Iraq woos companies to invest in refineries

July 5, 2010
Iraq, seeking to double its domestic refining capacity and reduce expensive imports, has offered discounted oil and acreage to companies willing to invest $20 billion on four refineries.

Iraq, seeking to double its domestic refining capacity and reduce expensive imports, has offered discounted oil and acreage to companies willing to invest $20 billion on four refineries.

"The investment in the new refineries will be around $20 billion. Each one will cost around $5 billion," said Iraq's Oil Minister Hussain al-Shahristani, referring to facilities at Karbala, Kirkuk, Maysan, and Nassiriyah.

"Refinery investments in Iraq are guaranteed more than anywhere else in the world," said al-Shahristani, adding that his country "wants real partners, at any percentage."

In an effort to attract investment, al-Shahristani said Iraq will allow investors to set prices for refined products, as well as offering a 5% discount on the price of oil used and land to build the refineries.

The need for improvement is underlined by the US Energy Information Administration, which said, "Iraqi refineries, with a total capacity of almost 600,000 b/d, have antiquated infrastructure, and their output does not reflect the current demand mix." EIA said despite improvements in recent years, the sector has not been able to meet domestic demand for most refined products, and the refineries produce "too much heavy fuel oil."

The result is that Iraq relies on imports for about 25% of the petroleum products it uses, with total petroleum product consumption averaging about 600,000 b/d in 2008.

"To alleviate product shortages, Iraq's 10-year strategic plan for 2008-17 set a goal of increasing refining capacity from 600,000 b/d to 1.5 million b/d," according to the EIA. "Iraq has plans for five new refineries, as well as plans for expanding the existing Daura and Basra refineries."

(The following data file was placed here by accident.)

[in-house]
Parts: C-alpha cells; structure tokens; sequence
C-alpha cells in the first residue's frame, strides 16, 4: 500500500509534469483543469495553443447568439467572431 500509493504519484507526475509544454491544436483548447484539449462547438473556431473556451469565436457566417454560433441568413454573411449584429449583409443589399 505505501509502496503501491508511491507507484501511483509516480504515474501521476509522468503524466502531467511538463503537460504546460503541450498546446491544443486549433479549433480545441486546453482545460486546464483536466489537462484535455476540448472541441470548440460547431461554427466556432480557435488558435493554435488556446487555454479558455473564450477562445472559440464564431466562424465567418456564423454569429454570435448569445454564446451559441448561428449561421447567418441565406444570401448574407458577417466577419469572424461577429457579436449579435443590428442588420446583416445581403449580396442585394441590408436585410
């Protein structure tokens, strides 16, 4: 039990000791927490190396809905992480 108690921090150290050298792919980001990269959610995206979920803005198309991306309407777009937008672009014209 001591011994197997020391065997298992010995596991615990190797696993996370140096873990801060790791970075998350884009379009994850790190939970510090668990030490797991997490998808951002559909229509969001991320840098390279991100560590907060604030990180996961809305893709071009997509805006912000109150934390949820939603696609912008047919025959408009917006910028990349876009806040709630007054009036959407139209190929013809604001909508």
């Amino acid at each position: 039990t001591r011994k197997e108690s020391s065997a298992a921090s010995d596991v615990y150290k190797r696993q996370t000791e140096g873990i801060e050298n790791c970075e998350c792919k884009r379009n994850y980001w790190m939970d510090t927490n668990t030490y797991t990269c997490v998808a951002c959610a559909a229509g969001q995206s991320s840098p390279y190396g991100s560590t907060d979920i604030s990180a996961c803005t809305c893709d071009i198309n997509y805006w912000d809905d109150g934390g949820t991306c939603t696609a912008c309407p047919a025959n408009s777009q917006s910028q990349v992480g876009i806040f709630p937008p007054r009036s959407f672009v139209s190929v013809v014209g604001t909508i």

According to EIA, the Iraqi government actually wants to construct five new refineries at Baghdad (100,000 b/d), Kirkuk (150,000 b/d), Maysan (150,000 b/d), Karbala (150,000 b/d), and Nassirayh (300,000 b/d) in an effort to add capacity of 850,000 b/d to the country's current output.

The country has recently made several awards in connection with the development of its new refineries:

• Foster Wheeler won a contract earlier this month for a feasibility study and the engineering and design of the 300,000-b/d facility at Nassiriyah (OGJ Online, June 2, 2010).

• Technip will perform a feasibility study for the 150,000-b/d refinery at Karbala.

• Shaw Group will develop the 150,000-b/d project at Kirkuk and the 150,000-b/d facility at Maysan.

Meanwhile, local media report that an unnamed German firm has held discussions with officials in Basra aimed at improving the city's port facilities.

"The German company has offered key projects in the trade and oil fields to build near the Iraqi ports in Basra," one official told Aswat al-Iraq news agency. "The projects included cargo quays in the port of Umm Qasr and a plant to manufacture oil pipelines," he said.

Last month, Iraq's state-owned South Oil Co. (SOC), aiming to boost the country's export capacity, invited international contractors to submit expressions of interest by May 5 for an offshore oil export facility reconstruction project at the port of Basra on the Persian Gulf (OGJ Online, May 4, 2010).

The tender coincided with reports that problems at Umm Qasr are blighting Iraq's hopes of building economic prosperity on the back of multibillion-dollar agreements to develop its oil reserves.

Firms like BP PLC, Royal Dutch Shell PLC, and China National Petroleum Corp. are said to be struggling just to get the equipment they need off the boats and through the port to some of the country's largest oil field projects.

"We import lots of goods because we can't find all these materials in Iraq but there are problems with customs and tariffs," one oil executive told the Reuters news agency. "For me it's a nightmare."

SOC Director General Dhiya Jaafar acknowledged the problems and explained to Reuters that, "The human and technical capacities of the Iraqi ports company are insufficient to handle all the work."

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